“Kembali,” the film about Gamelan Sekar Jaya’s 1985 Bali tour that played on PBS in North America, and brief clips and stills from the film below showing rehearsals and practice at the homestay, tell the rest of the story. (A VPN is neccesary to view Vimeo in Indonesia.)
Three brief Vimeo clips from the film show the group’s arrival for its first rehearsal (3:15); a traditional blessing of the performers at their last practice before their first performance in North Bali (:19); and Pak Madé Lebah, a legendary drummer and gamelan leader from Peliatan, teaching an old piece in the traditional way (1:15).
The three photos below, screenshots from “Kembali,” show Ketut Madra first preparing, then sprinkling, tirtha, Bali’s holy water, on the members of Sekar Jaya during their final rehearsal in the homestay’s new teaching and performance space before their departure for their first scheduled appearance before a Balinese audience.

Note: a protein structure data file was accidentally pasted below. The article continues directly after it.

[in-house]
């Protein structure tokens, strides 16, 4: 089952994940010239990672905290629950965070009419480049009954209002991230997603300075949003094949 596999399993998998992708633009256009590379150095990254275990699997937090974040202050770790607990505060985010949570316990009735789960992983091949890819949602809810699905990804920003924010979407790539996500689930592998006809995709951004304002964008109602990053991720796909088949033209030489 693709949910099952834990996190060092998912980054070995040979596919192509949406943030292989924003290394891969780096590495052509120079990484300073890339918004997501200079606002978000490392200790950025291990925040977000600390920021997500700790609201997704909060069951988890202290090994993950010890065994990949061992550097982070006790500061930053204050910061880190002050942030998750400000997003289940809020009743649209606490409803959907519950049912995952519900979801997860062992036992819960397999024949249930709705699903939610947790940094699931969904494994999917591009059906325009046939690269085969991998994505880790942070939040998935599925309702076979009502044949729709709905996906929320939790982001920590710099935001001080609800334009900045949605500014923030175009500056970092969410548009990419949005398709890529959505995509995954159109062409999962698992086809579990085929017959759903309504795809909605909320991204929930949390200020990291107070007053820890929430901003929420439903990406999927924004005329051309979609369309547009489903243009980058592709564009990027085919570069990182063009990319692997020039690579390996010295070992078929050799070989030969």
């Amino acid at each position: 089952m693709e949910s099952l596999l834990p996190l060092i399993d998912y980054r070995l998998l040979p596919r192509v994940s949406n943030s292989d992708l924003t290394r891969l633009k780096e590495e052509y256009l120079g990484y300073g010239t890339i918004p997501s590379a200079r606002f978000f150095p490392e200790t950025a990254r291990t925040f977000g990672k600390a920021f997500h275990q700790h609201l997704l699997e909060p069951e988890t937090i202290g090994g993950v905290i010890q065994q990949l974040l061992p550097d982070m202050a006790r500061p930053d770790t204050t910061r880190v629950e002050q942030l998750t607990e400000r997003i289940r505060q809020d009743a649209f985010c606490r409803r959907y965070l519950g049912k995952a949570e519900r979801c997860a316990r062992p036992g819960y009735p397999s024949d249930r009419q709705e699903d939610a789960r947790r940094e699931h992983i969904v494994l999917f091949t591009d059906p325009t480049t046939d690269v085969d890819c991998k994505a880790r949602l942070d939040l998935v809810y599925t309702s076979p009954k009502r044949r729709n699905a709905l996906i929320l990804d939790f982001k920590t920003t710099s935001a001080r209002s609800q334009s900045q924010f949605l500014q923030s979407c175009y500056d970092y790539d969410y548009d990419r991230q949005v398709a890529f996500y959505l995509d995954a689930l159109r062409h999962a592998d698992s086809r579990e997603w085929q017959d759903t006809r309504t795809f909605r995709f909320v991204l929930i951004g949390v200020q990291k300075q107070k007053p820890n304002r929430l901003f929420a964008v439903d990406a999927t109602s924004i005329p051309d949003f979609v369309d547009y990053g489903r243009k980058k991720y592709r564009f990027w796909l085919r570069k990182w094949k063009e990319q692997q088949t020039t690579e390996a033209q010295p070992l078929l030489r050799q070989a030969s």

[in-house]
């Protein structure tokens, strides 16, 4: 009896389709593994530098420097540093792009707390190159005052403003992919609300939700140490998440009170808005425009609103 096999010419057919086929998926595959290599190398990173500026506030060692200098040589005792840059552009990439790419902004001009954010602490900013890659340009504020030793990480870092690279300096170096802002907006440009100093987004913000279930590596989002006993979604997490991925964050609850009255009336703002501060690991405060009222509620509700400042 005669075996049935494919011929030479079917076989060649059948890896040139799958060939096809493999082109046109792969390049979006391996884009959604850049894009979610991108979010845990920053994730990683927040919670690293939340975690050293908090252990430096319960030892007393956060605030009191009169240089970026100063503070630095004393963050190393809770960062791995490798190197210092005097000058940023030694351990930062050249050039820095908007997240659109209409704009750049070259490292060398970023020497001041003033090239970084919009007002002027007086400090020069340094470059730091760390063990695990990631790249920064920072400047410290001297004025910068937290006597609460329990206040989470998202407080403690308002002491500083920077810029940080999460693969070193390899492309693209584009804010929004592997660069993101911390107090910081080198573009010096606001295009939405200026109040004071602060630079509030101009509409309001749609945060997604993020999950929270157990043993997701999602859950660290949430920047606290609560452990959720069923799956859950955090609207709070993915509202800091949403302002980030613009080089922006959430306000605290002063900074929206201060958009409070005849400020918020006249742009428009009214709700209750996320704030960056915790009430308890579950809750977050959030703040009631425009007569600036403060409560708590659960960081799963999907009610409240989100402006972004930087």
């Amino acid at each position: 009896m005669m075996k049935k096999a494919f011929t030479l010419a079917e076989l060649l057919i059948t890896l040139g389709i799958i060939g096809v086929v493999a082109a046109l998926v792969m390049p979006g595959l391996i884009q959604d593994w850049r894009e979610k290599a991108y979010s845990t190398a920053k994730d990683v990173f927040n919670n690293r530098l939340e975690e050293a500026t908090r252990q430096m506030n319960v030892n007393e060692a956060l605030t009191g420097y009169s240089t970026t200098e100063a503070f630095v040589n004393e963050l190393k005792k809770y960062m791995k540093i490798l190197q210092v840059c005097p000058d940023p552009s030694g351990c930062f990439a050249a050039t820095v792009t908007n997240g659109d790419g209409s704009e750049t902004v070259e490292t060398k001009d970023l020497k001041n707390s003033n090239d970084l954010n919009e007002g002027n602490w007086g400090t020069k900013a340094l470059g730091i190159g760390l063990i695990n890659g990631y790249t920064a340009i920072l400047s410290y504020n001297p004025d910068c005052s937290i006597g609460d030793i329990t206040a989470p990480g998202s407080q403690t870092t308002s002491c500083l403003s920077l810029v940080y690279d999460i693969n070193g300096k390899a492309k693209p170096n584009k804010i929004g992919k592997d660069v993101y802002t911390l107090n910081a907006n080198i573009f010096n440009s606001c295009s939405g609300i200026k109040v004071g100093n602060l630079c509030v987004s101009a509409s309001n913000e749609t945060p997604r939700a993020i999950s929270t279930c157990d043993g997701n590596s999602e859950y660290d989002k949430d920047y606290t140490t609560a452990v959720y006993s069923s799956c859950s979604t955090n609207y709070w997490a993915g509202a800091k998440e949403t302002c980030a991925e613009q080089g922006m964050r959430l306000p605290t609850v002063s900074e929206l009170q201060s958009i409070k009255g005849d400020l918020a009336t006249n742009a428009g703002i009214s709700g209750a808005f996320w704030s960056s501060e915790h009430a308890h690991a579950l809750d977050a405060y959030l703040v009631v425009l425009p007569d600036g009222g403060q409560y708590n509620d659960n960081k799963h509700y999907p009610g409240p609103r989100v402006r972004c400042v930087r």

Three “Kembali” screenshots below show five of Sekar Jaya’s Balinese teachers at rehearsals. On the left, I Wayan Suweca (left), another of GSJ’s co-founders and its first resident teacher in Berkeley, watches with I Wayan Sinti. Suweca was on the ASTI gamelan faculty at this time and Sinti taught at KOKAR. In the center are I Madé Lebah (left) of Peliatan and I Wayan Tembres of Blangsinga near Blahbatuh. Both now deceased, they were elder statesmen among Balinese gamelan teachers and mentors of GSJ co-founder Michael Tenzer. Pak Tembres was also an early teacher of the group in Berkeley. On the right, Ni A.A. Ayu Kusuma Arini, a renowned teacher and former legong dancer from Denpasar works with Leslie Scoren of Sekar Jaya. Ibu Arini, now in her mid-70s, continues to teach dance at ISI-Denpasar.